How to Unlock N. Verted Mode in Crash Bandicoot 4

Mirror Mode is a game mode that is usually added to a variety of games to add some longevity to them. It is also a rather cheap and easy way to effectively create “new” courses from existing ones as inverting the levels add quite a bit of a different approach to them. The previous mainline Crash Bandicoot games did not have this mode, but Crash Bandicoot 4: It’s About Time has decided that it was time to have their hand on this mode, adding quite a twist to the levels.

Enter N. Verted Mode, Crash Bandicoot 4’s version of a mirror mode, but instead of just mirroring the levels as they are, the developers from Toys For Bob decided to have a bit of fun and added a lot of elements to make the levels a lot more fun and interesting. In this guide, we will be looking at how to unlock N. Verted Mode in Crash Bandicoot 4 and see what differences this mode brings to the levels found in the game.

What is N. Verted Mode?

As stated previously, N. Verted Mode is Crash Bandicoot 4’s version of a mirror mode, only instead of just inverting the levels, several changes are made to the levels to keep them interesting and new. These changes range from being only aesthetic to legitimately game-changing ones like game speed, and even gravity settings.

How Do You Unlock N. Verted Mode?

You unlock N. Verted Mode the moment you defeat N. Brio. In fact, during the boss fight, he gives you a glimpse of the N. Verted Mode when he throws out one of his beakers towards you. If you are having trouble defeating N. Brio, you can check out the guide over here for some tips and tricks on the boss fight.

What Do You Get from N. Verted Mode?

N. Verted Mode has its own set of Inverted Gems to collect so playing through them is a must if you decide to go for completion of the game. In later levels, the skins locked behind the stages will require more than 6 gems, making N. Verted Mode needed to unlock those skins.

The requirements of these Inverted Gems are pretty much the same as the normal Clear Gems with the difference being that the Hidden Inverted Gems are hidden in different spots than their normal counterpart. That and instead of collecting Wumpa Fruit, you collect Bumpa Berries. A minor cosmetic change, but a welcome one.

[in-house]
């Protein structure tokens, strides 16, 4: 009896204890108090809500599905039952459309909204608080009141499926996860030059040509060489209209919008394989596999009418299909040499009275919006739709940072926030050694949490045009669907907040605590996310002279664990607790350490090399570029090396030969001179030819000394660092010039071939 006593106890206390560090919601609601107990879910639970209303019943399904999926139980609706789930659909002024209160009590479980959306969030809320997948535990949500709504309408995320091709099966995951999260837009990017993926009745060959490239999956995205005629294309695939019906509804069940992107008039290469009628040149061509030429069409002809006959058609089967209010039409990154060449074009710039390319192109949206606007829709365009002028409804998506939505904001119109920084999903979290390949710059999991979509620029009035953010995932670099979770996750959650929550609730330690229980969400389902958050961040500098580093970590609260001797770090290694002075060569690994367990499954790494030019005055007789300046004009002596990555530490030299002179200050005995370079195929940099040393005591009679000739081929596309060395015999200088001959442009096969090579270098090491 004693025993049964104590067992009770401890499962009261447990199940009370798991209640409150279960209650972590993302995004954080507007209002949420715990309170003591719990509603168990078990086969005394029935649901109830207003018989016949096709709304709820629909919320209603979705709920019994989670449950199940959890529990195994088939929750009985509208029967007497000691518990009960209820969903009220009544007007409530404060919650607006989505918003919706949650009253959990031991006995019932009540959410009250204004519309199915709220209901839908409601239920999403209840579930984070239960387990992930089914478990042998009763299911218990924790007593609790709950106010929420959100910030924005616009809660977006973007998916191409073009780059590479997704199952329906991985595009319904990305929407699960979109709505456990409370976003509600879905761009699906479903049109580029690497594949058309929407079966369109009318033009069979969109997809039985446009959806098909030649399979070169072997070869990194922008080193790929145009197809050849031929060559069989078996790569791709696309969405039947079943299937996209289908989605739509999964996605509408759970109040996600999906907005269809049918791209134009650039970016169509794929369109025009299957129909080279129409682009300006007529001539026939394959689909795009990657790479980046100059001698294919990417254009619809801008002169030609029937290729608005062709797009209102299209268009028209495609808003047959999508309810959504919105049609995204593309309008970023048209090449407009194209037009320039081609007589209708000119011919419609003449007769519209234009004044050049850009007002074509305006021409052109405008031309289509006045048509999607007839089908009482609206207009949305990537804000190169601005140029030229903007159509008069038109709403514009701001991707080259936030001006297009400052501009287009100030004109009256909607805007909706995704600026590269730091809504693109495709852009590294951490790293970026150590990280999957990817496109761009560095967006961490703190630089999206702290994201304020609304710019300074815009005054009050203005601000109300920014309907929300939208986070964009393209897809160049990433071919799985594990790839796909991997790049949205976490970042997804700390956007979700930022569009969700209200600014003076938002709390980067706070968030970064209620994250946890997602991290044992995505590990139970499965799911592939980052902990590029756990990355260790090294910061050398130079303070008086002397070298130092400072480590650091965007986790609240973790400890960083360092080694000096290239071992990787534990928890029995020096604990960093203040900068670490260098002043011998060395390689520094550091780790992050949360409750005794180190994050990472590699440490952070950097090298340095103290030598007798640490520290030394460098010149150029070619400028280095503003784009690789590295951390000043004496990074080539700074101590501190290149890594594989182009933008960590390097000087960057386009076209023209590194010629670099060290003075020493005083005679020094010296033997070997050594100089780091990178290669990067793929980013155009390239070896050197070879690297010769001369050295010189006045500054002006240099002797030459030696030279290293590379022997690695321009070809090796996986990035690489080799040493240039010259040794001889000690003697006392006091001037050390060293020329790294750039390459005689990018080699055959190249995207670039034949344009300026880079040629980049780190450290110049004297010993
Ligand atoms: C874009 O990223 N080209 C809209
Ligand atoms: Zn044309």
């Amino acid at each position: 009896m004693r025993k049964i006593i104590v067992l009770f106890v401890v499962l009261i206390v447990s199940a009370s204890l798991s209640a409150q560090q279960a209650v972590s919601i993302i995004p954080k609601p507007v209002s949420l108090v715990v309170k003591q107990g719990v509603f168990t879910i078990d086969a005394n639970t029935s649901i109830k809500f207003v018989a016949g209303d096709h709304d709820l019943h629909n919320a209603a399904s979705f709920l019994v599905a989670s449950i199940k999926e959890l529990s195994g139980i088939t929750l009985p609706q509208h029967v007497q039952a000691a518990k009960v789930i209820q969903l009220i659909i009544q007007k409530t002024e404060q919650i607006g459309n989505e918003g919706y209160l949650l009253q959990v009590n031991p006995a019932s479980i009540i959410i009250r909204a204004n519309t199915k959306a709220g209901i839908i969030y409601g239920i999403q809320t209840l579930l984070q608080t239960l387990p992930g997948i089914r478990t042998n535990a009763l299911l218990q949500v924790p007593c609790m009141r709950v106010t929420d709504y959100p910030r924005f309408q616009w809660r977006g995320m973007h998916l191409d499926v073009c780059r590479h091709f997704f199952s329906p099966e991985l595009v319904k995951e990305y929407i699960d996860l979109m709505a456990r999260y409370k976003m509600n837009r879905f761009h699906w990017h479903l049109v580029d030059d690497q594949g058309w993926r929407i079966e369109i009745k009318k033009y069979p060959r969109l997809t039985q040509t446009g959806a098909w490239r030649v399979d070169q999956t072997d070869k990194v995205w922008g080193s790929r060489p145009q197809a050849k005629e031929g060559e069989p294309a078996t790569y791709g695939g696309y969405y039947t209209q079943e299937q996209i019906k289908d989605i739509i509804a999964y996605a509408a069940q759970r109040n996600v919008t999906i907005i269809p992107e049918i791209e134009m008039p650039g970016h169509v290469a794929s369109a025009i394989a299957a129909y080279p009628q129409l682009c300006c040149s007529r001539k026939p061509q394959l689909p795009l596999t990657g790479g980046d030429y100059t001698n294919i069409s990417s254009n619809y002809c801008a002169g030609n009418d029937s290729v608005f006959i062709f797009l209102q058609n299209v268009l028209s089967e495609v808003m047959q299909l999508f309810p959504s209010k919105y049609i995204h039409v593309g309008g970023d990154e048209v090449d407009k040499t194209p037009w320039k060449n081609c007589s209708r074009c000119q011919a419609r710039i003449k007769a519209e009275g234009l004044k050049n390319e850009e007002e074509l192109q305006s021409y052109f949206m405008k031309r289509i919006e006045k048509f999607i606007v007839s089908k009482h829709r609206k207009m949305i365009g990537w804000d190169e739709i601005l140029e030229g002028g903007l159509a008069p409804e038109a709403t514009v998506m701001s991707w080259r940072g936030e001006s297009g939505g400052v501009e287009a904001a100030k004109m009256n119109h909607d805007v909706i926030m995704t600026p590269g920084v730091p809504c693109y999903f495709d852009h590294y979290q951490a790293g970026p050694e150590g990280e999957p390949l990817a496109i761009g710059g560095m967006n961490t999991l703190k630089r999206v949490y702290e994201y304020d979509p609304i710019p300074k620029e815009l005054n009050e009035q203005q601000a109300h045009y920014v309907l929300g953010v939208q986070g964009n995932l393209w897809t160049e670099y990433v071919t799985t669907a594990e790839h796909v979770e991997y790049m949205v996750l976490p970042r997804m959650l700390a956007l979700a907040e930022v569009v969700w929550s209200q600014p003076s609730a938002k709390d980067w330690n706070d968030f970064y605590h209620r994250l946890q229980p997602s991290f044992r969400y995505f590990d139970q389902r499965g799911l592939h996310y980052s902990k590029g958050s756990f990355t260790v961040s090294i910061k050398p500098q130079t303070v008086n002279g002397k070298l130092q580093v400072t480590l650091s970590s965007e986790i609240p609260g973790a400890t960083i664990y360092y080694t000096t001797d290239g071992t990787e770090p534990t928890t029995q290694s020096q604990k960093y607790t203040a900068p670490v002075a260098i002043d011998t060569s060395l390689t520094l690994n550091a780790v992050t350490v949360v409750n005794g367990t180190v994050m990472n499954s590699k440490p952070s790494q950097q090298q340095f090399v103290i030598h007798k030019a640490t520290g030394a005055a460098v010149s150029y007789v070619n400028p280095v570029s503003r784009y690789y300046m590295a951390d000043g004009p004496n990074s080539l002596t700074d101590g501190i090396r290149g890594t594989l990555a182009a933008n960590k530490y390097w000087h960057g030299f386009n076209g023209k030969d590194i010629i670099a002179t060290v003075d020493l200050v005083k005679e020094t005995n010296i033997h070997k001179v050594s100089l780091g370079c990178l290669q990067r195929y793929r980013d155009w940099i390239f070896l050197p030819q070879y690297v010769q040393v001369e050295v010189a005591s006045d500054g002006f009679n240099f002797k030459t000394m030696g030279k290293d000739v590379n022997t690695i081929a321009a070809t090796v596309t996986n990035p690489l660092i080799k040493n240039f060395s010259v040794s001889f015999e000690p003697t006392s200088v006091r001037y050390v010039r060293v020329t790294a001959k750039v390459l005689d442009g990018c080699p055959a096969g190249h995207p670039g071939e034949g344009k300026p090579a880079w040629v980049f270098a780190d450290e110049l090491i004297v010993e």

Other than that, you can expect the boxes as well as the Bonus Levels to be in the same spots as they were, so the real challenge comes in completing the levels again, with the gem requirements in mind, only in reverse and with special filters and conditions applied to the stages.

Boss fights in N. Verted Mode will also be rewarding some neat skins just by defeating the bosses in N. Verted Mode. No additional criteria required.

Flashback Tapes, Time Trials, and Colored Gems are not present when you play a stage in N. Verted Mode.

List of N. Verted Modes

Each dimension has its own kind of N. Verted Mode applied to each of the stages found in the dimension. Below is a list and a peek on what each dimension has to offer in regard to their N. Verted Mode.

N. Sanity Island

Quite possibly the most interesting N. Verted Mode, the game is modified in such a way that you are completely in the dark and the only way to gain vision is to spin similar to a bat seeing with sonar. It is a rather challenging N. Verted Mode to get through. A general tip is to continuously spin to give yourself vision as the moment you stop you lose a lot of reference points.

Luckily, however, some elements in the game are also highlighted, so you are not completely blind. Elements highlighted in red are enemies while boxes are highlighted orange. The high contrast helps in distinguishing boxes and enemies from the otherwise detailed environments as well.

The Hazardous Wastes

An aesthetic-only change, The Hazardous Wastes’ N. Verted Mode comes in the form of a sort of laser light show, keeping with the rock show theme the boss fight has. The stages are a lot darker as the skybox is turned completely black, but also more highly-contrasted thanks to the neon highlight effect the characters and items have applied to them. The effect is a bit straining to the eyes so take a break or lower the brightness of your TV if needed.

Salty Wharf